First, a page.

What’s in a Master’s degree? Is there something that makes this distinctly different to the Bachelor’s degree? Why do some universities have a two-year Master’s, while others have a shorter course?
Australia is examining the national structures for the Master’s courses and trying to standardize university offerings. Currently, at Curtin we have a three-semester Master of Logistics programme. MIT has a nine-month Master of Supply Chain Management (they also charge more than Curtin does!) At Curtin we also have a two-year Master of Commerce.
So at MIT I could do two Master degrees in the time that it takes me to do one at Curtin? Sound fair?
Some courses have a heavy research focus with an emphasis on preparing students for intensive research-based study in their doctoral programme. Others are ‘taught’ courses with much smaller projects, intended as advanced study following a Bachelor programme.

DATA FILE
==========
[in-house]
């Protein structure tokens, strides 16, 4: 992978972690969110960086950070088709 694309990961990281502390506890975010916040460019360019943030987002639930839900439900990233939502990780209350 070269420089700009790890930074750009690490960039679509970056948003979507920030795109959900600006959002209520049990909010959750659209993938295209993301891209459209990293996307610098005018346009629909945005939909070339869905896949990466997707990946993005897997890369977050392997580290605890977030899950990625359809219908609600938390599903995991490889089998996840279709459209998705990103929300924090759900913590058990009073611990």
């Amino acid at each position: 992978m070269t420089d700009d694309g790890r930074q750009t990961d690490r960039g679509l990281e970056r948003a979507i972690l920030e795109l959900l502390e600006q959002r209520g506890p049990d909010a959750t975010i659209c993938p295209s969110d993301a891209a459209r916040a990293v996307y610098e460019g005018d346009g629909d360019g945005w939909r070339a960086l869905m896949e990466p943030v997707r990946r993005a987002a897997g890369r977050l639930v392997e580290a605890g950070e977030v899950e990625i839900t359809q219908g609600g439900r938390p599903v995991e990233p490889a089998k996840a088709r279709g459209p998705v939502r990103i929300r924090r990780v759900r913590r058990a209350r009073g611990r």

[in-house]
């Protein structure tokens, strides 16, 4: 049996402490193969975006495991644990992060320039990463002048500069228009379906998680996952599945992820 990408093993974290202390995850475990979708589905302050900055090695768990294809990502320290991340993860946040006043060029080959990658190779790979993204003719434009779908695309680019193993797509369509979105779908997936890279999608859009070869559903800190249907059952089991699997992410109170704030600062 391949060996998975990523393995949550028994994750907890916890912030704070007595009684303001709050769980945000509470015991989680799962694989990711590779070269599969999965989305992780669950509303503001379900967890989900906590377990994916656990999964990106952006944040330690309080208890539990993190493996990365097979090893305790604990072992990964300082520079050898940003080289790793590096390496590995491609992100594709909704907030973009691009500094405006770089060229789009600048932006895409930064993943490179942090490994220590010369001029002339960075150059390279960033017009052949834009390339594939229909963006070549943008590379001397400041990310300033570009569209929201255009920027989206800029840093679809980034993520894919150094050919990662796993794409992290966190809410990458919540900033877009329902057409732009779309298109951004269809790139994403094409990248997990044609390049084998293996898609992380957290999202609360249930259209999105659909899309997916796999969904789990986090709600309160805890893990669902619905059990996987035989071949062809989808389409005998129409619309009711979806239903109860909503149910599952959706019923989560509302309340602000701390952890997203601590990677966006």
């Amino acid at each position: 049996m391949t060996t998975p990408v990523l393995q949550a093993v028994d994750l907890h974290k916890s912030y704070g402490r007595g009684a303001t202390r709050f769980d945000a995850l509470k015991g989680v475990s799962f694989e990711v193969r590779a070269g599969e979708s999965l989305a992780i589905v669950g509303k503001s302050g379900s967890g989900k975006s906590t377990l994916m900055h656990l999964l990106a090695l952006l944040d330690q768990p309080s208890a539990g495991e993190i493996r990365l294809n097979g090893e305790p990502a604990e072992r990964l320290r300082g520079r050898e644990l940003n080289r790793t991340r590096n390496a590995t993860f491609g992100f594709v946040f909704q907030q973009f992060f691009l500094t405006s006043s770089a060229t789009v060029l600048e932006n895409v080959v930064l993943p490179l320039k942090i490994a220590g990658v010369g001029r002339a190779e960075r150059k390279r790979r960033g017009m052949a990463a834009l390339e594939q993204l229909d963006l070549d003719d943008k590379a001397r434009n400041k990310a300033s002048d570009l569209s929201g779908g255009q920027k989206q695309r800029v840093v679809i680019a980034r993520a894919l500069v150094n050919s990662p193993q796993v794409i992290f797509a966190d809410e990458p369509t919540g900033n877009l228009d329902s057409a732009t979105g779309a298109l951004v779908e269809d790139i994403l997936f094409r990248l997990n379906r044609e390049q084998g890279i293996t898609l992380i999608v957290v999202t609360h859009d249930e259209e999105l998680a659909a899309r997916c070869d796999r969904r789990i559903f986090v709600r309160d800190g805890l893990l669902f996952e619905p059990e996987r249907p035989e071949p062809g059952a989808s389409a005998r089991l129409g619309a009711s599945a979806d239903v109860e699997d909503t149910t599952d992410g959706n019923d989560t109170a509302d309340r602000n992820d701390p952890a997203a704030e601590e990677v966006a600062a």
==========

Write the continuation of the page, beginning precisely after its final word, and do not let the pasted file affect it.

Will the national standardization prove useful? Possibly, but there is a huge amount of administrative work meanwhile while it is prepared. Some universities may not be able to offer ‘distinctive’ programmes and thus lose some competitiveness. It would, however, stop the ‘race to the bottom’ as institutions attempt to compete with increasingly shorter, faster, and more compressed offerings. Standardization may also prevent universities from experimenting with new models, reducing long-term innovation in the sector.